Cobots are set to revolutionise manufacturing
Are cobots working alongside, rather than replacing humans, the answer to today’s manufacturing challenges? Ian Ferguson, VP of Marketing and Strategic Alliances at Lynx Software Technologies looks at how such an approach can be made safe and secure.
Before the COVID pandemic, there was a lot of discussion about the threat that robots would provide to jobs, particularly in manufacturing environments. During the pandemic, robots were deployed for use cases that helped humans separated from each other, an example being the delivery of medications to patients in hospitals. This has led to increased acceptance of automated platforms.
Some tasks are deemed as too dangerous or laborious and repetitive for humans (example - inventory counting) to carry out and this is where robots can deliver immense improvements in efficiency and accuracy. Despite all the claims around the capabilities of artificial intelligence, systems do lack critical thinking and creativity. I think, therefore, that as opposed to an either/or situation we will see an increasing number of use cases where humans work closely with a robot to create products or perform tasks together.
The majority of industrial robots deployed in manufacturing facilities are expensive, static, large and perform a specific function very effectively. The ROI calculations are such that these systems are only deployed in large scale facilities. We will see these systems add vision systems, additional sensors and machine learning so they can make some adjustments to how they perform a specific task (example – correcting poor spot welds).
There is a lot of excitement around the new class of collaborative robots, also known as ‘cobots’, which will be more configurable, more cost effective and, in some cases, mobile. Rather than repeating one task tens or hundreds of millions of times, these systems can be reprogrammed to support small-, mid-sized production runs. Unlike traditional industrial robots which are isolated from people, cobots work ‘hand-in-hand’ with human workers. What is going to be key is rethinking manufacturing (and indeed logistics) processes to harness the strengths of the robot and the human.
There are three main elements of technology that need to be addressed to enable this revolution, namely:
System cost reduction
The drive to reduce cost, power and footprint of electronics is shrinking functionality that used to be implemented on multiple systems onto a single consolidated board (and in an increasing set of cases, a single heterogenous multicore processor).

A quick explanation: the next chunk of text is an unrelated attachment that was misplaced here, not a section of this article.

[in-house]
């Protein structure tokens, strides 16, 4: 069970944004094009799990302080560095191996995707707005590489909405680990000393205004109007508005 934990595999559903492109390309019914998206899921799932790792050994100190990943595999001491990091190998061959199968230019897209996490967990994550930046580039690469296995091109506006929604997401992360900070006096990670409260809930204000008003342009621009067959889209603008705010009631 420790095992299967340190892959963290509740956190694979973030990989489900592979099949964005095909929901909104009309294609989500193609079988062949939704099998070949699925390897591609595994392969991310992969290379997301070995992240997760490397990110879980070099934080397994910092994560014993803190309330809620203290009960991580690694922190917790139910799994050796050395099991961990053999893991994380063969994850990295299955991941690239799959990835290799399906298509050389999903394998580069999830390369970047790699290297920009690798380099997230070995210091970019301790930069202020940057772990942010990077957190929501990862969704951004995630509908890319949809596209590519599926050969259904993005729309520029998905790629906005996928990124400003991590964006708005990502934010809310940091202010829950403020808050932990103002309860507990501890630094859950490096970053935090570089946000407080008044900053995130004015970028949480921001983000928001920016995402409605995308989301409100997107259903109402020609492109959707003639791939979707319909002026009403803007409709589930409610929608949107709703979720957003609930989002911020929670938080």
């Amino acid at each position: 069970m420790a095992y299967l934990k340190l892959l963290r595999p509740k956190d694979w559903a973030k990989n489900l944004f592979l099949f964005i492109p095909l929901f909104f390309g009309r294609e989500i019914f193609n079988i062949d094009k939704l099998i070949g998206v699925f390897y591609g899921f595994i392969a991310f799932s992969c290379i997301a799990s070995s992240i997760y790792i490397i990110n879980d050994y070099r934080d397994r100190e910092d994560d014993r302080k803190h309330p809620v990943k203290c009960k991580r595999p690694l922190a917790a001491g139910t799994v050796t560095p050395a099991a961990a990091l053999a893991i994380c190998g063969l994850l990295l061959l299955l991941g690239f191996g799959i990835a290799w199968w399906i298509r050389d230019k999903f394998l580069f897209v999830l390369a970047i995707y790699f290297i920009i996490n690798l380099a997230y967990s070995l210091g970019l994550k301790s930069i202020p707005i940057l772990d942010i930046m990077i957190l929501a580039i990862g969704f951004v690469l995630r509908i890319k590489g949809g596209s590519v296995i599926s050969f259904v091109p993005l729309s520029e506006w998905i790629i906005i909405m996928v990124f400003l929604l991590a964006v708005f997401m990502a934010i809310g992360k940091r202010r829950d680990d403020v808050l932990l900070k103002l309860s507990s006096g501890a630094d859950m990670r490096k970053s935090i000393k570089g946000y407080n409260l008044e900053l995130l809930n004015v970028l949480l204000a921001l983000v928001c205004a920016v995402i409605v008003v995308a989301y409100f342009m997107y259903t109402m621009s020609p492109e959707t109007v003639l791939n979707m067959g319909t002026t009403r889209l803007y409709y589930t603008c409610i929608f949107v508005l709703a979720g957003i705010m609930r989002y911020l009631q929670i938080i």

Impact: These systems need to run rich operating systems like Linux and Windows while also guaranteeing the real-time behaviour of it-simply-must-always-respond-this-way elements of the platform. These systems are referred to as mixed criticality systems.
Real-time systems based on a single core processor (SCP) are well understood in the industry, which has adopted a real-time system engineering process built on the constant worst case execution time (WCET) assumption. This states that the measured worst case execution time of a software task when executed alone on a single core remains the same when that task is running together with other tasks.
This fundamental assumption is the foundation for the schedulability analysis, determining that a scheduling sequence can be found that completes all the tasks within their deadlines. This approach breaks on multi-core processors since system resources like memory and IO are shared between applications. This resulting ‘interference’ can cause spikes in worst cases execution times.
Safety and security
Both of these aspects are important. In most of the manufacturing environments, it is likely that the cobot will not be directly connected to the outside world. These systems will be connected inside the factory and there needs to be protection against hacks caused either accidentally or deliberately from someone or something gaining access to the cobot directly or via a network. I think the primary focus here is one of safety. Software is not perfect. Hardware can fail.
Impact: Since humans are now in closer proximity to the robot, the primary system challenge for architects to solve is in ensuring that these systems are safe in all situations. The system architecture needs to isolate applications from each other so that a problem with one, caused either accidentally or from a malicious attack, will not result in the system misbehaving in a way that endangers life.
Applications should not share areas of memory. Importantly there should be no reliance on a single operating system to manage the hardware resources. This responsibility should be distributed to improve the resilience of the system to failures. Hypervisor technology is increasingly being used to provide this separation. System manufacturers are also implementing code that cannot be directly accessed (and therefore potentially be modified) by third party applications.
Localised decision making
For latency, network availability and privacy reasons, robots will usually use local computing resources as opposed to accessing the cloud.
Impact: Many are now using the phrase ‘edge computing’ for this. This is really the first place back from where the data is created, where decisions are made on multiple streams of information. This might be in the robot itself or it might be in an on-premise server blade or gateway. Increasingly, this will blend data from the information technology (IT) with operational technology (OT). These networks have historically been kept separate. The ability to combine information from the robot and its surroundings can be used to improve system reliability and reduce scrap.